Atmosphere: The Wild
The savanna or plains, woodlands and hills. The wild is not a place to let your guard down, and threats may come from bandits and robbers, goblins and orcs on the prowl or monsters roaming the lands.
Combat music for RPGs
The effect of suddenly playing combat music to players can be dramatic and is a favourite DM tip. Not ever melee is equal, though, and not every fight is fair.
Music to play when the big baddie makes their appearance. Whether this is the evil lord, the mad wizard at the top of the tower or campaign villain, a change of music is a good way to make sure the players sit up and notice.
A one-on-one fight with skill and, in theory, fairness. Duels do not have to be fought with rapiers (or pistols) but are fought when tension and passions are high.
Memorable, heroic and triumphant combat can make or break a gaming night. This is the music to play when the PCs swing the tide of battle, or when they ride to action in support of friends and allies, and then the stakes are high.
It won’t always go well for the PCs, and in some fights, it seems there can be no winner. If characters end up struggling against demons, unholy creatures from the grave, ghouls and other horrors then change the music.
Struggle is often at the heart of adventure, and many RPGs have no shortage of combat. Sword fights against raiders, ambushing trolls or being ambushed by minotaurs, there will be plenty of opportunities to use these combat tracks.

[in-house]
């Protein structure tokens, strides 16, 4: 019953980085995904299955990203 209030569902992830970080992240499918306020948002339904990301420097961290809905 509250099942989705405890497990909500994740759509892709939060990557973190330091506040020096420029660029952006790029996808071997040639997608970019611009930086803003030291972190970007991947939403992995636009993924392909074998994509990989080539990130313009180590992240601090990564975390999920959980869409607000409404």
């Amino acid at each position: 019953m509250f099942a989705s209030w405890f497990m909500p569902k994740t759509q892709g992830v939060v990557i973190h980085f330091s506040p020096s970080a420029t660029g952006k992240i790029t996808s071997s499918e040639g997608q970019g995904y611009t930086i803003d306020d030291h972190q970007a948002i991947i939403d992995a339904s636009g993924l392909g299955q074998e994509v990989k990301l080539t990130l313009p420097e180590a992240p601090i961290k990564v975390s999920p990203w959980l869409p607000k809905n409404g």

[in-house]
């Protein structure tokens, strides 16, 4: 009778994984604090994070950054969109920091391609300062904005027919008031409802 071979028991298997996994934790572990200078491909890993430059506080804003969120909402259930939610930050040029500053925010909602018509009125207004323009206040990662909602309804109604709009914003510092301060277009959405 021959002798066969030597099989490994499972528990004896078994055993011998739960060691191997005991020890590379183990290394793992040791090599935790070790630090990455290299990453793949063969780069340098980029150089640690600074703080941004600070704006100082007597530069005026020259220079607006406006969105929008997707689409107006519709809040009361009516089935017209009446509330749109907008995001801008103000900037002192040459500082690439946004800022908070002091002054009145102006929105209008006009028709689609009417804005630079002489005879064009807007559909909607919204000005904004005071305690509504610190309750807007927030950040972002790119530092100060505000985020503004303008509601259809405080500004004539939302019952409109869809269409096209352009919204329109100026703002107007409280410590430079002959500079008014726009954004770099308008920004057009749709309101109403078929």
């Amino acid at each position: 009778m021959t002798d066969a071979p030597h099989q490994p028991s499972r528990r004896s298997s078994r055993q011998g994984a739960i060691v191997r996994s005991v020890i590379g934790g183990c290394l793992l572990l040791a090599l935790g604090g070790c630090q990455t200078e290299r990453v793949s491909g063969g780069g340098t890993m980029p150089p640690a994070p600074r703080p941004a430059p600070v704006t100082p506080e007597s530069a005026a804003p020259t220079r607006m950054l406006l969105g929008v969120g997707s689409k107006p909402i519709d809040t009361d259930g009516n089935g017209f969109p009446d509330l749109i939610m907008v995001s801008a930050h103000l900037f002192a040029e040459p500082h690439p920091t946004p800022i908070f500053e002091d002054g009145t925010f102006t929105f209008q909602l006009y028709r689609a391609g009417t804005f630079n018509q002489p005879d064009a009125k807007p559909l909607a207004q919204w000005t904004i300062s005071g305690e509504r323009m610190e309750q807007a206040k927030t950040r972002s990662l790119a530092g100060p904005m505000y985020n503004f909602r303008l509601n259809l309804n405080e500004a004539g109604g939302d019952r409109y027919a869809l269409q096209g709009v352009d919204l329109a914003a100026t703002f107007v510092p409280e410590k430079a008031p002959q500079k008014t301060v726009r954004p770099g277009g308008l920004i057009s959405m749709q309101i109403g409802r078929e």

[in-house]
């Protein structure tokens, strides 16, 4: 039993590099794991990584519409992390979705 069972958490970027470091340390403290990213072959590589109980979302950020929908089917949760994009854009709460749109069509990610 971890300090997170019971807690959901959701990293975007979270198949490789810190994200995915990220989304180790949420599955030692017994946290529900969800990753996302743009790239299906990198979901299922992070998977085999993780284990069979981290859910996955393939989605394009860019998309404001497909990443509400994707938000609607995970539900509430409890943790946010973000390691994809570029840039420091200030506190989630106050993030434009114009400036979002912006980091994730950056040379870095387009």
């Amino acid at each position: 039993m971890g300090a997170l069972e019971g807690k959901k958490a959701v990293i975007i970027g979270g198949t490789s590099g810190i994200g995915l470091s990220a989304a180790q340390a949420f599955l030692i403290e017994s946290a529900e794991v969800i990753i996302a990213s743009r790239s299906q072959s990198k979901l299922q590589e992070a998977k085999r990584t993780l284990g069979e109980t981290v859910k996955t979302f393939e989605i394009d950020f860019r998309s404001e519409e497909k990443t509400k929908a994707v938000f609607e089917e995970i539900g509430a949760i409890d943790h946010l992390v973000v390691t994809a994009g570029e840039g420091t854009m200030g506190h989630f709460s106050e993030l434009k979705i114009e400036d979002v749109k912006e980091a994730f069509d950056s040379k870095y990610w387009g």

If a PC goes down in combat and the tide begins to turn against the heroes… change the music. Or if a giant towers above the party, a dragon approaches the defenders in the town or necromancer gains access to the crypts then let the PCs know they’re in for a tough fight.
Music for monsters
Many RPG settings are cosmopolitan places packed with all sorts of races and creatures. Once your players associate a specific type of music, a track or two, with a monster type or race, then you can play it at your leisure to summon thoughts of those creatures back to your players’ minds.
These monsters are unnatural and out of place. Whether it’s Cthulhu, the dangerous Elder Brains, Fell Beasts or a Tonberry, these tracks will let your players know something is wrong.
Bears, griffins or even sabretooth attacks. These beast backing tracks will conjure up primal images and the threat of attack.